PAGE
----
In the age of the internet, people are used to being able to surf the web instantaneously. But as some of you may know, that cannot always be the case. As the speed of the central processing unit (CPU) starts to increase, the gap between the CPU speed and main memory begins to widen and performance comes to a slow. In order to combat this issue, cache memory
, also known as CPU memory or CPU cache, was created. Cache memory stores frequently used data and allows the CPU to access that data from the main memory quicker. It is the fastest memory, but cache memory has a lower capacity than other types of memory.
Most modern server Central Processing Units
have three independent caches. The instruction cache that speeds up executable instruction fetch; a data cache that speeds up data fetch and store; and a translation lookaside buffer (TLB) that is used to speed up virtual-to-physical address translation for executable instructions and data. The TLB is not directly related to the CPU caches, it is part of the memory management unit (MMU).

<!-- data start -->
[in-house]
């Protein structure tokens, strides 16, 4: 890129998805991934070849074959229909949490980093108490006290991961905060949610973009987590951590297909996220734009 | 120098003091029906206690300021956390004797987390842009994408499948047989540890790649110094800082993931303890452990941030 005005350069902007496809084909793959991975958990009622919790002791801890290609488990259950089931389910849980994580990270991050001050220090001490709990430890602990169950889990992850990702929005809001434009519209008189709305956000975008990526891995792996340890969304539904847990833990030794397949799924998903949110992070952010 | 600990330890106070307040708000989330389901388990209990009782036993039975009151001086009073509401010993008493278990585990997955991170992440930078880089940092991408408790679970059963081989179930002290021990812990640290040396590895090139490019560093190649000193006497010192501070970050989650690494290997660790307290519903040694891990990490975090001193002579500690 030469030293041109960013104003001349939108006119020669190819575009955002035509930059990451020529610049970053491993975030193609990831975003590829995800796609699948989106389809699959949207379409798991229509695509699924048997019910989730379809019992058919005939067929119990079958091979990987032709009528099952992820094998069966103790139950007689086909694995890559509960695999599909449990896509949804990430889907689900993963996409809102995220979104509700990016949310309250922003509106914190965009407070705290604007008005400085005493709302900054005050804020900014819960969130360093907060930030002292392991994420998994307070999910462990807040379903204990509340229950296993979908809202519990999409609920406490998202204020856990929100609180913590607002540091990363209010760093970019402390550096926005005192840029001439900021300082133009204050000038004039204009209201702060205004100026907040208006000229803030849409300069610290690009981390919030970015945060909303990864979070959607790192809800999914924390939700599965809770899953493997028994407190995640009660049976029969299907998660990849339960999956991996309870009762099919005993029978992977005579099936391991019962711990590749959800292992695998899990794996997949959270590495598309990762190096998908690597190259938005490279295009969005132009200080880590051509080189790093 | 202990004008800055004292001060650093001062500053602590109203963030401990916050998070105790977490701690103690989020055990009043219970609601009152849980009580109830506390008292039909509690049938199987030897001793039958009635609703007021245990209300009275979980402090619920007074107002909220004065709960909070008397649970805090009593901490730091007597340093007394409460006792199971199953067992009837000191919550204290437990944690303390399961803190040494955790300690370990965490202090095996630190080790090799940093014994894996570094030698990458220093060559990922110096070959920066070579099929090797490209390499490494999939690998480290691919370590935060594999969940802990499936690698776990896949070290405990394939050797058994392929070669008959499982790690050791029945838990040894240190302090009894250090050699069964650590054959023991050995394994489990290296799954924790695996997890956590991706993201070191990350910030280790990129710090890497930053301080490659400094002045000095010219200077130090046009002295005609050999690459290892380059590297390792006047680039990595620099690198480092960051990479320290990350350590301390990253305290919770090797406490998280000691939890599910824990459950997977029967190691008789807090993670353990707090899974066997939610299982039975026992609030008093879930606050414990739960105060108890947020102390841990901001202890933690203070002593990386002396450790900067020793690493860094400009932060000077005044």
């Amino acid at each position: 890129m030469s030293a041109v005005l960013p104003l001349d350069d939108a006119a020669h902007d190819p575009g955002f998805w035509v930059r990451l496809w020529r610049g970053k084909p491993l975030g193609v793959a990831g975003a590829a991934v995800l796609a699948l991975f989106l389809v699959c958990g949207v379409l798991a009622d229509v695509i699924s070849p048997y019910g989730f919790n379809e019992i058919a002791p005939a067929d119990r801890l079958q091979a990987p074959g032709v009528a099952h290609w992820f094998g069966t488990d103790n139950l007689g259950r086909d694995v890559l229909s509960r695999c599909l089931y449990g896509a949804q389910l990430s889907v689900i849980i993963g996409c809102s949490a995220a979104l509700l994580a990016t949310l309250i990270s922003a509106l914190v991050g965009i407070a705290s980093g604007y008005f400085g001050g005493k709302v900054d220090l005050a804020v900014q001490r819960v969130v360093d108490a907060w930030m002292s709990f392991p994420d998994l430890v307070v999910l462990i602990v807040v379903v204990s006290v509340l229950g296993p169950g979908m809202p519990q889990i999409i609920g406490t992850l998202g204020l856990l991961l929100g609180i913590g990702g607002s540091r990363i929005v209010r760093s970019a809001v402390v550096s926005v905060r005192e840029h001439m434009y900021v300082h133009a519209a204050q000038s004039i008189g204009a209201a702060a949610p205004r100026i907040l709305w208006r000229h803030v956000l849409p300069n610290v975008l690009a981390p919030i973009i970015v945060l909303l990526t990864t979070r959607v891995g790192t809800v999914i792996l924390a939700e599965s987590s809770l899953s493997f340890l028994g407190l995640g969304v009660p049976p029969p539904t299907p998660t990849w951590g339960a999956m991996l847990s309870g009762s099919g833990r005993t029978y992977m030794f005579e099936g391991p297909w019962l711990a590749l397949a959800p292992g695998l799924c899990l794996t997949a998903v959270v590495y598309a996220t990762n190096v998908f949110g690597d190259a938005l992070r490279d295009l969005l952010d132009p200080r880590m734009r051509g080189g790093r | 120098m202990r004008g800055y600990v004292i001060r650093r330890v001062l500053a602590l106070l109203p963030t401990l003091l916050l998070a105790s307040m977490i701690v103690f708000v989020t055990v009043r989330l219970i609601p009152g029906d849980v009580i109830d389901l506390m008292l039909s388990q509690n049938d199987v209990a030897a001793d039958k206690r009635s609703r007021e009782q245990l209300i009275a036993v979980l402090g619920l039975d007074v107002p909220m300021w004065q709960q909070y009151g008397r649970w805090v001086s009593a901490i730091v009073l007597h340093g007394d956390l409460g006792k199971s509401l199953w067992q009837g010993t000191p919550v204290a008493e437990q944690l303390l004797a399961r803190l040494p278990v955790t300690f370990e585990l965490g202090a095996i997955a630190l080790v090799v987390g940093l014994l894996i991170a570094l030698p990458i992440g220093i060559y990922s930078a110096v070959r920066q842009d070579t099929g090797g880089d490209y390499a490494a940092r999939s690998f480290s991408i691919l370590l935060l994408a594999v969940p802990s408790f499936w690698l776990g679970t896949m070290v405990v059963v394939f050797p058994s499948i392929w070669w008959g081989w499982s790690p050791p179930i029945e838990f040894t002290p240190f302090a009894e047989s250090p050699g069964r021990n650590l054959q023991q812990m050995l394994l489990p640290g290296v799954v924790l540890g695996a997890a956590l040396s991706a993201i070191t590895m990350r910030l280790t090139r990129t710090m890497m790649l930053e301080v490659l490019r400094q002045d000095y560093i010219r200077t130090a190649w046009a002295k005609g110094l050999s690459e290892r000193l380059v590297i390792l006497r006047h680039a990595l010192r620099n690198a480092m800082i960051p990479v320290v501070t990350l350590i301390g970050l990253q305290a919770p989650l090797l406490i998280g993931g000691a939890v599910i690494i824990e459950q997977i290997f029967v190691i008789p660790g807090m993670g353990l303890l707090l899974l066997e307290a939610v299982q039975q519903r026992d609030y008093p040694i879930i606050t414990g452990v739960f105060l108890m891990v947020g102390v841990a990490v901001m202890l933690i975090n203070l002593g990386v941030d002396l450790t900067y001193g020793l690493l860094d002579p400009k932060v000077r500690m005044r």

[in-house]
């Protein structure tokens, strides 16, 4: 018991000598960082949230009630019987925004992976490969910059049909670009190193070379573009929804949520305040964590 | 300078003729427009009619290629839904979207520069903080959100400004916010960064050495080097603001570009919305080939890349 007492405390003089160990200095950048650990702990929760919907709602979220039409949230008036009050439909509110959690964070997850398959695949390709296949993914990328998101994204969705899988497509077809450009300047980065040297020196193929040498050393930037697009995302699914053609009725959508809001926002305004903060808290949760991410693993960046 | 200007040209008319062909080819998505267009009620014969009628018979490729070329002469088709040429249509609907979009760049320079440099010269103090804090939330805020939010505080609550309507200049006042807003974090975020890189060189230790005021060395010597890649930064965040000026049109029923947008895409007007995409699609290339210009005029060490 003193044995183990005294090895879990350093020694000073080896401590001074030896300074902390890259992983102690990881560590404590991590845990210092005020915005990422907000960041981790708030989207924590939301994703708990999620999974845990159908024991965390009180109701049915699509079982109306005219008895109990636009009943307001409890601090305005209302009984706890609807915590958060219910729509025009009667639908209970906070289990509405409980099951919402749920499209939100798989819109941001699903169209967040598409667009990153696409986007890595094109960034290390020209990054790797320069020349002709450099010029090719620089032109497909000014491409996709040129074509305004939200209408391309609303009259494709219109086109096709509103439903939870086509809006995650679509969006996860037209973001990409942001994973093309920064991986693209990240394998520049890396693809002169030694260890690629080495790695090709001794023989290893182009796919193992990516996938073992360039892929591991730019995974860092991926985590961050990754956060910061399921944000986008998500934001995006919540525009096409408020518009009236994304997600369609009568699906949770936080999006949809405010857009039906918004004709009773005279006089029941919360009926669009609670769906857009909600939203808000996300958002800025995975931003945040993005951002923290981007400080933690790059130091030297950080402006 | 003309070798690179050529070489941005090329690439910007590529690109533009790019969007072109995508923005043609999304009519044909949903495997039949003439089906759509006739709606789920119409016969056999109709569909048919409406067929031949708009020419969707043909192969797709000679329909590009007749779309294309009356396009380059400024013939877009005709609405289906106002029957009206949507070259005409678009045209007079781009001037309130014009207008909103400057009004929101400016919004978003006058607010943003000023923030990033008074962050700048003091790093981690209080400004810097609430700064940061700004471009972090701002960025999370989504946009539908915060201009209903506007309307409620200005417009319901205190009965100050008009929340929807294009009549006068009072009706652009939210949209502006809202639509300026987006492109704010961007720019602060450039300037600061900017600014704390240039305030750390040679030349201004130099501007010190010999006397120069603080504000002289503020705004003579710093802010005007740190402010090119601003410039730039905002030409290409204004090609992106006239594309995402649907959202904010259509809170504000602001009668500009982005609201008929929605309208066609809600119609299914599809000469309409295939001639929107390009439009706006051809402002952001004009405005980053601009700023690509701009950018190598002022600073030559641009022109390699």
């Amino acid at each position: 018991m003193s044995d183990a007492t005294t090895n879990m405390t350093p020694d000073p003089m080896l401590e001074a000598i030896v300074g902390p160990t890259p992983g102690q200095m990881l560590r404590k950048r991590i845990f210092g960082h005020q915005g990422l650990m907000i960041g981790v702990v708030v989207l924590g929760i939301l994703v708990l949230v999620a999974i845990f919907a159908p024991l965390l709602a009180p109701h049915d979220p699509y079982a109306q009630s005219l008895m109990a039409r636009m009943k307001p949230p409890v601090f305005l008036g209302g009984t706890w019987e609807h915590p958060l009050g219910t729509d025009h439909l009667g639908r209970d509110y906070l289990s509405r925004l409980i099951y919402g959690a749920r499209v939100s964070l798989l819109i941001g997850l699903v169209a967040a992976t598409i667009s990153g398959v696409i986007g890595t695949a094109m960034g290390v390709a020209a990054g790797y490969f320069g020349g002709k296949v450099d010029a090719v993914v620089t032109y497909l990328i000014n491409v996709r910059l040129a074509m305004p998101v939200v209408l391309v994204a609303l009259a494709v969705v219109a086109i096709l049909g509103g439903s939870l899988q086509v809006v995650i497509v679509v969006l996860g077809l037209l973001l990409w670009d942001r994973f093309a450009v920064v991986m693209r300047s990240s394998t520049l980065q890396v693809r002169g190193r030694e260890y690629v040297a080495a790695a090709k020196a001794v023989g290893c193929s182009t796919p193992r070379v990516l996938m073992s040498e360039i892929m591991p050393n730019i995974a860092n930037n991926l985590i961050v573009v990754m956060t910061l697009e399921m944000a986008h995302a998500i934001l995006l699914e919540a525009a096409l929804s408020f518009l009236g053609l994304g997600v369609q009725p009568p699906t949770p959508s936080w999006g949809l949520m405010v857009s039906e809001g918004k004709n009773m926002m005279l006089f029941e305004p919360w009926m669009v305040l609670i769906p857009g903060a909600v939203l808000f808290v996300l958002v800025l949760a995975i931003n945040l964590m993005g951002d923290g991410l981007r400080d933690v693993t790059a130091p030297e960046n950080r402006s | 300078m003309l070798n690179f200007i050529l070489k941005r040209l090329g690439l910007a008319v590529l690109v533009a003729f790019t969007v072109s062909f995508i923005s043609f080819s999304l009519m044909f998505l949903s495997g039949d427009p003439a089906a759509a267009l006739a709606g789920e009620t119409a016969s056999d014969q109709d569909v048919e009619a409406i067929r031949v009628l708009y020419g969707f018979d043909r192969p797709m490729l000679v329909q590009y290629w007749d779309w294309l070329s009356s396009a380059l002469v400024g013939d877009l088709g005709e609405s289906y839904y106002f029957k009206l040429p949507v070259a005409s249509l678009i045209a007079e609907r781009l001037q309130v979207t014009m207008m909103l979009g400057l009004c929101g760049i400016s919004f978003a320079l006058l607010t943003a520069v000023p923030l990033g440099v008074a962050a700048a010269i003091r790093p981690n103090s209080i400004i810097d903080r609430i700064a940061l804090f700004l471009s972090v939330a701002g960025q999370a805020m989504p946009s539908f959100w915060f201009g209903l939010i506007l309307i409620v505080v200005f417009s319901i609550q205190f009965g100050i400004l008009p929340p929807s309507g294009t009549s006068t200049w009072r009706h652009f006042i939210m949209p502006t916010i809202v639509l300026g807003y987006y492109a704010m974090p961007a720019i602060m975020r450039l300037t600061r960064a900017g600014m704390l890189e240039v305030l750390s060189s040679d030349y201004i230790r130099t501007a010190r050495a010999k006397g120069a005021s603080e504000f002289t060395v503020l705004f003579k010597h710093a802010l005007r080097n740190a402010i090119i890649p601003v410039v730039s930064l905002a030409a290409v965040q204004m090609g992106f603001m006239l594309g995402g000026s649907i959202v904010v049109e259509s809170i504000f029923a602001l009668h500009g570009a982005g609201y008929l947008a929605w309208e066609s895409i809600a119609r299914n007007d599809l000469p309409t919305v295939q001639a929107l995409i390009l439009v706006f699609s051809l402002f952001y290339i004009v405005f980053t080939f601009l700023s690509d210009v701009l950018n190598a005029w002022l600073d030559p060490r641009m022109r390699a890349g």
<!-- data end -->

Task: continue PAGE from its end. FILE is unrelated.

Computer cache memory
is divided into three levels. Level 1 (L1) cache, or primary cache, is the smallest and is the first one to be searched by the CPU. If the instructions are not found in L1, Level 2 (L2) is searched. L2 cache, or secondary cache, has more space than L1 cache. Level 3 (L3) cache, or main memory, is larger and slower than L1 and L2 but is still double the speed of RAM.
If the cache has the information that the CPU needs already loaded onto it, it is called a cache hit. If there is a failure in reading or writing the data in the cache, it is called a cache miss; the CPU will then access the main memory, and this takes longer. There are three types of cache misses: instruction read misses, data read misses, and data write misses.
In addition to cache memory, there are other ways to increase the memory of a computer or system. For example, increasing RAM and/or ROM
, utilizing OTP memory, or even adding external memory to the system will help.